There is additional help available for students with children and for disabled students. Information on these can be found in guides published by the DfES: "Childcare Grant and other financial help for student parents in higher education in 2002/03" and "Bridging the gap: a guide to disabled students' allowances (DSAs) in higher education in 2002/03".
Both of these guides can be obtained through your LEA, from the DfES Information line on 0800 731 9133 or from the Student Support website.
If you cannot get any of the loans mentioned already, you might be able to apply for a Career Development Loan (CDL)
This is a deferred repayment bank loan offered in partnership between DfES and four major banks. It is designed to cover vocational training and education lasting up to two years, plus, if relevant, up to one year's practical work experience where it forms part of the course. Study can be full-time, part-time or distance learning. A CDL cannot be used to finance anything that is being funded by another source.
Who can apply?
Anyone aged 18 or over who lives or intends to train in Great Britain. If you are claiming state benefits, or wish to do so while you are studying, you should talk to the office that pays you before you apply for a CDL.
How much can I borrow?
You can apply to borrow between £300 - £8,000 to cover up to 80% of course fees (or 100% of the course fees if you have been out of work for three months plus prior to applying).
The full cost of books, materials and other related expenses including travel can be included and, if the course is full time, living expenses. If you are claiming 100% of the course fees you must get your application form endorsed by your local IAG provider, the National Council for Education and Training for Wales (ELWa) or Local Enterprise Company (LEC).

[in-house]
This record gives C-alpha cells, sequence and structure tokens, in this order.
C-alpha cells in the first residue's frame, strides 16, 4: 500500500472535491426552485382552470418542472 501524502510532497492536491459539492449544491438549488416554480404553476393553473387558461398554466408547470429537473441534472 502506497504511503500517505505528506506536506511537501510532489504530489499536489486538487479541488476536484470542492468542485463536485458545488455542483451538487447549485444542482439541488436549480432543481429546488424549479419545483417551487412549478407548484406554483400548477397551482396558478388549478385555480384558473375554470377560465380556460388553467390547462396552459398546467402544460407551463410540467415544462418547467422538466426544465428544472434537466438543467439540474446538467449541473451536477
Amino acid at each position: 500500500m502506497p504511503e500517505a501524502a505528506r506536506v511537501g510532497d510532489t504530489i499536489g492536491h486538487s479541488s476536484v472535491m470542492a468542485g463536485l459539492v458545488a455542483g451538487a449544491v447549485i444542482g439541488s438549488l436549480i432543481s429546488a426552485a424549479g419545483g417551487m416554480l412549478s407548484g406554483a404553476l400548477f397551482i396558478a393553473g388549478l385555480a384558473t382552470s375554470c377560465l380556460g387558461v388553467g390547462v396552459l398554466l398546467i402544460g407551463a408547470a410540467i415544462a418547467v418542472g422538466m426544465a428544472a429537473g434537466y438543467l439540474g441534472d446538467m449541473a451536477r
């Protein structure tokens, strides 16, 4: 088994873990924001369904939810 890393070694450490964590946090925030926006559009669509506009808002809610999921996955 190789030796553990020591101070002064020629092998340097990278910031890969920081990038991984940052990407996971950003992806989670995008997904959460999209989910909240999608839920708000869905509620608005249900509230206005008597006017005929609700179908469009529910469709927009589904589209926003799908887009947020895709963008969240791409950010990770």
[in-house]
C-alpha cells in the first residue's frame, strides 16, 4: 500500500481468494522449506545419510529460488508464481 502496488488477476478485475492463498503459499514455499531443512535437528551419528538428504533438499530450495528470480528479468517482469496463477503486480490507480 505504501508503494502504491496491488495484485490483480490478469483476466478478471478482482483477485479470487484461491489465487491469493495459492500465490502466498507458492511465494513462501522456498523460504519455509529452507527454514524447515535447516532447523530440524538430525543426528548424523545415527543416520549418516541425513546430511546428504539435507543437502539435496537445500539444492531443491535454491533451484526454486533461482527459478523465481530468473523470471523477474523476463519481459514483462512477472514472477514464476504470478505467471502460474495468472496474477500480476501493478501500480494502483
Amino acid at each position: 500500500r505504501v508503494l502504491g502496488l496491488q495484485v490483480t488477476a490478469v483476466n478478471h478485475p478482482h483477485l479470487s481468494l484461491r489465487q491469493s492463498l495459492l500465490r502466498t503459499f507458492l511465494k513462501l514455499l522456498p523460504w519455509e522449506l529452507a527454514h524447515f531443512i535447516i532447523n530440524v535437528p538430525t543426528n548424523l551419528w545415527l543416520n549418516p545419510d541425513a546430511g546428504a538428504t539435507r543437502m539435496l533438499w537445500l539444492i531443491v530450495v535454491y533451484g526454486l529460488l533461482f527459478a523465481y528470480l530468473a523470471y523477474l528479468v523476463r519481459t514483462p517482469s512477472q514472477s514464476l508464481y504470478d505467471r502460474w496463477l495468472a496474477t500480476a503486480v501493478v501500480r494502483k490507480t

When do I repay the loan?
You make no repayments during the period of learning supported by the loan and for up to one month afterwards. The DfES pays the interest on the loan during this period and then you repay it to the bank in accordance with your loan agreement. It is possible to postpone the start of repayments by up to 17 months if, when you are due to start repaying:
Students have to agree any postponement with the bank before repayments are due to start.
Part-time students can now apply for loans. If you are studying for at least 50% of an equivalent full-time course, you can apply for a loan of £500. To qualify, you must:
Call the DfES on 0800 731 9133 for an application pack.
Your university or college can provide financial help if you are finding it difficult to meet living expenses or course costs. This help is discretionary and is based on individual circumstances. Admissions tutors or the student welfare section of the university or college will have more information and details about how to apply.
Access bursaries are for full-time student parents (and those studying part-time to be teachers) who might need extra help because they have children to look after. They are paid according to need. Students can apply before they start their course.
Students who are in financial difficulty during their course can also apply for hardship funds or loans. For information on hardship funds and bursaries in Wales, call the Further and Higher Education Division of the National Assembly for Wales on 029 2082 6318.
Social security benefits are also available to certain students, such as lone parents and disabled people. If you are receiving benefits and would like to know how becoming a student will affect them, ask at your local Benefits Agency office.
Housing Benefit and Council Tax Benefit can also be awarded to certain groups of students, including lone parents, disabled people, student couples with children and part-time students. Contact your local authority for more details.
How can I find out more?
Click here for other links offering help to students.